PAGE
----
Patti Stouter, ASLA
First edition, November, 2008
Earth buildings have sheltered most people throughout history. In recent generations many parts of the world have abandoned pure earth for other materials, especially those involving cement and steel. In many areas the skills of building with earth have vanished or become rare. During this same time, the kinds of buildings people need has changed as their cultures have undergone massive changes.
Earth is in many ways the best material for the humid tropical regions, especially where naturally occuring pumice or scoria is available to create less dense buildings. Earth is also the most available and sustainable material today. One new technology for using earth in bags may be the cheapest and simplest way to build. Earthbag buildings require sizing and spacing similar to the requirements of mud block or adobe, with slightly closer spacing of wall supports.
This book provides some basic ideas for simple houses that can be built of earthbag. Examples of different styles of piers and roofs and windows are shown to help you understand the options available. The traditional details and styles of buildings are part of a peoples’ cultural riches. Although new materials and technologies come to an area, much of the beauty of their traditional buildings can be- and should be- saved.
In many parts of the world buildings must be extra strong for earthquakes or hurricanes and tsunamis. Other publications can help you plan for this.1 West Africa, northeastern South America and some parts of China and India do not have many earthquakes. If you live far enough inland where cyclones are not strong and tsunamis can’t reach, these guidelines can help you try a new way of building simple structures with earth. Your buildings must resist termites and mold as well as be right for the climate, and for how people live.
ABOUT THE PLANS
These buildings have been sized to conform to the rules that have kept mud block buildings without cement, asphalt, or steel standing for centuries in areas without serious hazards. If you want to add steel rebars or a small amount of cement to stabilize individual bags, it could be added at the corners or between windows.
Modern earth buildings too often use cement when it is not necessary. Many designers are not familiar with earth construction. Often engineers and architects specify structures that are much stronger than necessary. They know that sometimes contractors make mistakes, and want to be sure that no matter what is left out, the building will be safe. If you are building your own house, you can be careful about each step. You can be sure to do everything properly, and a pure earth building will be more than good enough.
Earthbag buildings are only strong enough to be safe if they are built correctly. Get advice from people in your area about the consistency of earth, the best exterior finishes, and proper roof construction. Buildings need firm foundations. Earthbag buildings need to be protected from too much exposure to sunlight until the bags are covered. Keying the courses to each other and using a coursed bond pattern are critical. Piers and corners must be interlaced. They are strongest if tied together with barbed wire or rebars. Longer tubes instead of bags provide extra strength at piers and above openings. Permanent cord or galvanized wire can also be used to tie piers and corners together.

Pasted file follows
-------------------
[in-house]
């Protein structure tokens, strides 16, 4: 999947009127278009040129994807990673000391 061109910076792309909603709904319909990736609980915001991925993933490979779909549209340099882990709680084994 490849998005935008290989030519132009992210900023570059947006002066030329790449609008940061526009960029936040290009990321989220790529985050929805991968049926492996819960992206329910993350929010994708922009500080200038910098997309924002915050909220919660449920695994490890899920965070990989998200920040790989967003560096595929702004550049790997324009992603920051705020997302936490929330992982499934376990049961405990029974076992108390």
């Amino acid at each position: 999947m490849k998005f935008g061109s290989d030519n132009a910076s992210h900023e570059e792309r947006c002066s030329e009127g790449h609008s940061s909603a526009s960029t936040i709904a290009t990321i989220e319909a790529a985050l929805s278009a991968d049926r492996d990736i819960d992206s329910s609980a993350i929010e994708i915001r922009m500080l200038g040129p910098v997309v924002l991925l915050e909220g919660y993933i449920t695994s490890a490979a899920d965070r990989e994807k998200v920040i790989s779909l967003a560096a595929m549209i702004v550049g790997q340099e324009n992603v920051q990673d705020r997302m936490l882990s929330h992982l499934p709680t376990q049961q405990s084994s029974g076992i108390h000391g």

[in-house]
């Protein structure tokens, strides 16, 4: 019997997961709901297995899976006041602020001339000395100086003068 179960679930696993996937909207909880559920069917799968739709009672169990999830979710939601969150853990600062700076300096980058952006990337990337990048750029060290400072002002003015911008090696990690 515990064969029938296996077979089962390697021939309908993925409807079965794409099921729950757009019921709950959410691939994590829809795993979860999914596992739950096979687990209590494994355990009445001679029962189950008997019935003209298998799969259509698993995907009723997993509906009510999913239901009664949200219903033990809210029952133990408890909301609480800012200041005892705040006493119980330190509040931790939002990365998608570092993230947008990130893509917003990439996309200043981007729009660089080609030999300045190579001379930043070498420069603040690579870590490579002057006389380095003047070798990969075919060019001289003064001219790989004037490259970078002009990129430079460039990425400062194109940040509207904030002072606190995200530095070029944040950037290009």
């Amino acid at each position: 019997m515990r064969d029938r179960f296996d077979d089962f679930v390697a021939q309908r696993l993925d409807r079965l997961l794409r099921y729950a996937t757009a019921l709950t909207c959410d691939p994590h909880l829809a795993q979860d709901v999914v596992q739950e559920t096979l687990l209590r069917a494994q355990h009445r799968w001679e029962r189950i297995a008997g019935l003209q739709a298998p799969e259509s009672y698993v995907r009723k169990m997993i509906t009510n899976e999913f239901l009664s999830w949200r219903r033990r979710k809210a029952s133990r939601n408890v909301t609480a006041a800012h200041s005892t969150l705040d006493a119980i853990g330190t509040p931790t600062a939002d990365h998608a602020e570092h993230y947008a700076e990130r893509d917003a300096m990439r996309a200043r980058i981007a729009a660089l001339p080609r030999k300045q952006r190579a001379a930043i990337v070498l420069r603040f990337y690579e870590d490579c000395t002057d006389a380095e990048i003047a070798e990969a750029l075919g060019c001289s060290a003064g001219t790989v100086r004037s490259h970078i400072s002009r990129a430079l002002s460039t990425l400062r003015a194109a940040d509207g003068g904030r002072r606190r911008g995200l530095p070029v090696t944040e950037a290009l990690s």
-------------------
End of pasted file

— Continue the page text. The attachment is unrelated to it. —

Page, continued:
These plans could also be built of mud block or rammed earth. Mud block, because it is built drier than earthbag, may not require as many piers. Rammed earth, because it is contained in forms, may not need piers in some locations. Expert advice about mud block or rammed earth may allow you to space windows closer. But these same house shapes could be used.
Your building should be beautiful as well as useful. Think about the shapes of older buildings in your areas. Earthbags can be shaped in many ways, and you should make buildings that fit your area and lifestyle. The shapes of window and door openings, the angle of roofs, and the size and proportions of any piers or buttresses can make your building fit in.
BASIC HOUSE PLANS
Buildings for hot, humid areas need windows to let breezes cool them off. Yet earth buildings are strongest with fewer windows. Rooms where people gather overheat easily and need more windows. You must decide how much of the walls need to be openings. If you have a good supply of light gravel like scoria or pumice, your building may still be comfortable with fewer windows.
This basic house has walls that jog to provide strength. Large windows are spaced the standard minimum distances from corners and other openings. Spaces below windows can be filled by ventilated block or brick. Extra smaller windows (60x60cm) can be fit in between without weakening the walls.
Buildings that need good ventilation can have round vents added in double rows in walls, like on the building at right. These vents can be ceramic or plastic tubes that sit between the earthbags. The earthbags will be spaced out further than usual. But this will not disturb the wall strength if earthbag tubes are used, or if the vents only occur in double rows. Having extra ventilation near floor level may help prevent the higher condensation that often causes a ring of mold to grow above the floor. The extra vents near the ceiling level allow hot air to more easily leave, keeping heat from building up as much inside. Small buildings with a lot of windows also need to be planned carefully to fit in space for storage. Basic House 1 might need to give up two of the smaller windows to fit in a bedroom closet and a food storage area.
The key to wall strength is allowing about a square meter of wall material between windows. For walls of standard bags that are about 50cm thick, the wall must be 2 m between windows to provide a cross-section area of 1 square meter.
Earthbag is not as strong in narrow tall shapes as mud block or fired brick or reinforced cement. Sometimes people use brick columns or wood supports between windows to space them closely. The large grouped windows of Basic House 2 need supports for the bond beam above.
Mixing these other materials with earthbag will cost more. It must also be done carefully to prevent problems as the earthbags are compressed and cure. Earthbags compress as they are tamped, have courses placed on top, and then finally hold the weight of the roof. If stiffer materials like fired brick or concrete vent blocks are used for columns between windows, it may be best to have them extend all the way up to the bond beam. You can also add rows of vent block just under the bond beam more easily than in the middle of earthbag walls.